Figure 1. Evolution of the effective population size Ne through time estimated with BEAST for a) the Spanish Imperial Eagle, and b) the Eastern Imperial Eagle.

The study of the demographic evolution of the two imperial eagles when analysing the 13 coding genes of the mitochondria using the BEAST (Drummond et al 2012) method showed a completely different history between the two species (Figure 1). The Spanish Imperial Eagle shows a historically stable effective population size (Ne) of 103/t females during the last 100 years, where t is the generation time that could be approximated to 10 years. One hundred females is a low Ne, although higher than expected for a species that felt to a census size of 50 individuals in the last century (Ferrer 2001). Meanwhile, the demographic evolution of the Eastern Imperial Eagle shows an ascending trend in the last four thousand years, from 1,000 females Ne four thousand years ago up to 4,000 at present. Two points are important when interpreting these results. One is the forty times higher Eastern than Spanish imperial eagle effective population size, strengthen the idea of the weakness of the Spanish Imperial Eagle population. The second one is the difference in the demographic tendency, which interestingly for the Eastern imperial eagle shows an important increase in the last millennia, which are good news for the species.

Finally we analysed whether signs of adaptation could be found in the mitochondrial DNA of the imperial eagles species. We used already published mitochondrial sequences for other raptor species – Golden Eagle Aquila chrysaetos and four mountain hawk-eagle species Nisaetus nipalensis, Spizaetus nipalensis, S. alboniger and Spilornis cheela – to build a reference sequence against which to detect changes in the nucleotide composition of the thirteen mitochondrial genes in both imperial eagles that could alter the amino acid sequence and affect the encoded peptides. Although we detected twenty changes in the amino acid composition with respect to the reference sequence, sixteen of them fixed between the imperial eagle species, none of them seem to affect the function of the proteins they encode, indicating that no signals of adaptation are present in the mitochondria of imperial eagles.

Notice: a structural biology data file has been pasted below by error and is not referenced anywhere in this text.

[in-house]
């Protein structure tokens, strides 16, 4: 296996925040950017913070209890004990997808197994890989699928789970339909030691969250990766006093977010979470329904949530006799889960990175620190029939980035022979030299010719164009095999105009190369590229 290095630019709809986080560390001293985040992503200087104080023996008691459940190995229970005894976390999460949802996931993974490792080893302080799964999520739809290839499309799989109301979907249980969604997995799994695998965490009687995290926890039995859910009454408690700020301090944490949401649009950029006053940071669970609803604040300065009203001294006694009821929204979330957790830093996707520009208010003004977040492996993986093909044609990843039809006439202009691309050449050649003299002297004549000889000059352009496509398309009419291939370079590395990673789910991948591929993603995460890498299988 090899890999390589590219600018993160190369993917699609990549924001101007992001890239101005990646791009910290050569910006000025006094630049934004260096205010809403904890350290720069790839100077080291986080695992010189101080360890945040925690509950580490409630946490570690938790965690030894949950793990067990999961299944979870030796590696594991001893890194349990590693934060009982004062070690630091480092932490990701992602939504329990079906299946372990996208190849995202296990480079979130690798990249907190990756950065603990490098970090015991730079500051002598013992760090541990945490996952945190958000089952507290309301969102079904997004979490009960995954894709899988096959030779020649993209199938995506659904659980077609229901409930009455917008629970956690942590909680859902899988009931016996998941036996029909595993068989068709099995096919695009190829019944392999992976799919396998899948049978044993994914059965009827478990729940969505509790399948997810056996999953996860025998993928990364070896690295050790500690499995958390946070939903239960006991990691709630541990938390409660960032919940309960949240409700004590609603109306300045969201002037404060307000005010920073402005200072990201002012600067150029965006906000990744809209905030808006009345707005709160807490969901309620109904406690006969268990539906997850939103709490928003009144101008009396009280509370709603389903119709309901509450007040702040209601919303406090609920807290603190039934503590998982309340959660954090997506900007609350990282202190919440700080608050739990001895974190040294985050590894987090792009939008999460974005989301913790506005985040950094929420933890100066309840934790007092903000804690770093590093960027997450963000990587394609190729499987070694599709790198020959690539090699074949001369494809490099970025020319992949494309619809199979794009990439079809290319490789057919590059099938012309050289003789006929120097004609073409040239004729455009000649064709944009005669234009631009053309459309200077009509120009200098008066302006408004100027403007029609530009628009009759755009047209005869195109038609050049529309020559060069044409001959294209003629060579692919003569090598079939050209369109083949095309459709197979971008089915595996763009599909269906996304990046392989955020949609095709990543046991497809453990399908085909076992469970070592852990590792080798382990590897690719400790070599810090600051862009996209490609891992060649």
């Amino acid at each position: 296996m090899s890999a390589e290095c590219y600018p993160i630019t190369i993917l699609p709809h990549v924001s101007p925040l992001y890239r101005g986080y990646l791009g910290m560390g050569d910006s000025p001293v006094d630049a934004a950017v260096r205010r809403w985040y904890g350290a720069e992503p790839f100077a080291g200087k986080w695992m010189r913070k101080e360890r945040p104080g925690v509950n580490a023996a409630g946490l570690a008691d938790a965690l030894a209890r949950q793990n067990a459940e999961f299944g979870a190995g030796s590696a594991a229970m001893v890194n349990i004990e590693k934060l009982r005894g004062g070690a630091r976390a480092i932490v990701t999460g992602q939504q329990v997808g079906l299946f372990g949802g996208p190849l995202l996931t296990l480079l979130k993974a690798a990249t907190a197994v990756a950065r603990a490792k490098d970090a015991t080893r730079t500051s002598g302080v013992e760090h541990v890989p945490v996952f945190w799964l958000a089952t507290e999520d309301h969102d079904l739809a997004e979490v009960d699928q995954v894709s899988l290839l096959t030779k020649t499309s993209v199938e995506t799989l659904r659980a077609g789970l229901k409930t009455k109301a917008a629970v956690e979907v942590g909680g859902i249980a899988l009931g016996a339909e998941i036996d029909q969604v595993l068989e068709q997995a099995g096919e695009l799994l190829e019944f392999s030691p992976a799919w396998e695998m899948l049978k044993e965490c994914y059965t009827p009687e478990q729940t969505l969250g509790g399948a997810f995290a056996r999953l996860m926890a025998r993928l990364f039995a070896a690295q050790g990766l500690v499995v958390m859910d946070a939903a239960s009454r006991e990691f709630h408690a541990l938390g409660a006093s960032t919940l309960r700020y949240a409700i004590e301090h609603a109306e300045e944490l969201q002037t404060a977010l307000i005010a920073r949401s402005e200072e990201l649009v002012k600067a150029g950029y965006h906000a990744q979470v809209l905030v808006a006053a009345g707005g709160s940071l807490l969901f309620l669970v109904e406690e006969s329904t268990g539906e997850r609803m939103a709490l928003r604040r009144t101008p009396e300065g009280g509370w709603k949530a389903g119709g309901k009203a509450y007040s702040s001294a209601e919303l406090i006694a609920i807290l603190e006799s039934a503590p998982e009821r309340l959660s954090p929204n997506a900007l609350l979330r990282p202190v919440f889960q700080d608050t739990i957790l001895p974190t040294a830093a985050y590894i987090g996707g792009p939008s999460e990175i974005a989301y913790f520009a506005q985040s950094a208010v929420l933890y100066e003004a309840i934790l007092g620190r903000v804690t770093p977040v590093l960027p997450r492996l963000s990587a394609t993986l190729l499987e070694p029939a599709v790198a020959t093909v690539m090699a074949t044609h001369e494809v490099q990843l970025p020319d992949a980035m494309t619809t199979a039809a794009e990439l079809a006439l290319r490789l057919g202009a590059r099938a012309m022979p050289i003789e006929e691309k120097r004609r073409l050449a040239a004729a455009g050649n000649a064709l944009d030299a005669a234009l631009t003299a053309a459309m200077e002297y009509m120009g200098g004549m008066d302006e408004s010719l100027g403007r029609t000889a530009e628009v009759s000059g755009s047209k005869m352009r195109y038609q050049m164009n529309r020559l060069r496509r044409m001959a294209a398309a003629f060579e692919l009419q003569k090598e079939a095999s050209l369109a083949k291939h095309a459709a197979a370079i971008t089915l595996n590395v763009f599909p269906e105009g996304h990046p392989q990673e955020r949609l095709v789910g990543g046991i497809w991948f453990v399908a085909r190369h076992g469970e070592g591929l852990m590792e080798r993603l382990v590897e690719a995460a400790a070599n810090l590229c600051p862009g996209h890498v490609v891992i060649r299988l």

The study of the whole mitochondria provides interesting insight into the demographic history and evolution of species. It is particularly interesting because it tells the story of the maternal lineage, allowing the comparison with the story for both sexes, through the study of the nuclear genome. Otherwise, it represents a single locus, and for this reason, is very limited. To follow up with our questions on demographic history and adaptation, we need to study the nuclear genome, as in deep as possible.

Begoña was awarded a BOU small ornithological grant of £1,05 for a project entitled ‘Maternal evolutionary history of imperial eagles Aquila heliaca and A. adalberti’ when she was a post-doctoral researcher at the Department of Integrative Biology, Doñana Biological Station (CSIC), Sevilla, Spain.


BirdLife International. 2013a. Spanish Imperial EagleAquila adalberti. The IUCN Red List of Threatened Species 2013: e.T22696042A48128913 VIEW.
BirdLife International. 2013b. Eastern Imperial Eagle Aquila heliaca. The IUCN Red List of Threatened Species 2013: e.T22696048A40763222. VIEW.
Drummond, A.J,, Suchard, M.A., Xie, D. & Rambaut, A. 2012. Bayesian phylogenetics with BEAUti and the BEAST 1.7 Molecular Biology and Evolution 29: 1969-1973 VIEW
Ferrer, M. 2001. The Spanish Imperial Eagle. Lynx Editions, Barcelona.
Martínez-Cruz, B., Godoy, J.A. & Negro, J.J. 2004. Population genetics after fragmentation: the case of the endangered Spanish imperial eagle (Aquila adalberti). Molecular Ecology 2004; 13: 2243-2255. VIEW
Martínez-Cruz, B., Godoy, J.A. & Negro, J.J. 2007. Population fragmentation leads to spatial and temporal genetic structure in the endangered Spanish imperial eagle. Molecular Ecology 2007; 16: 477-486. VIEW

Image credit

Top right: Eastern Imperial Eagle Aquila heliaca AngMoKio CC BY SA 2.5 Wikimedia Commons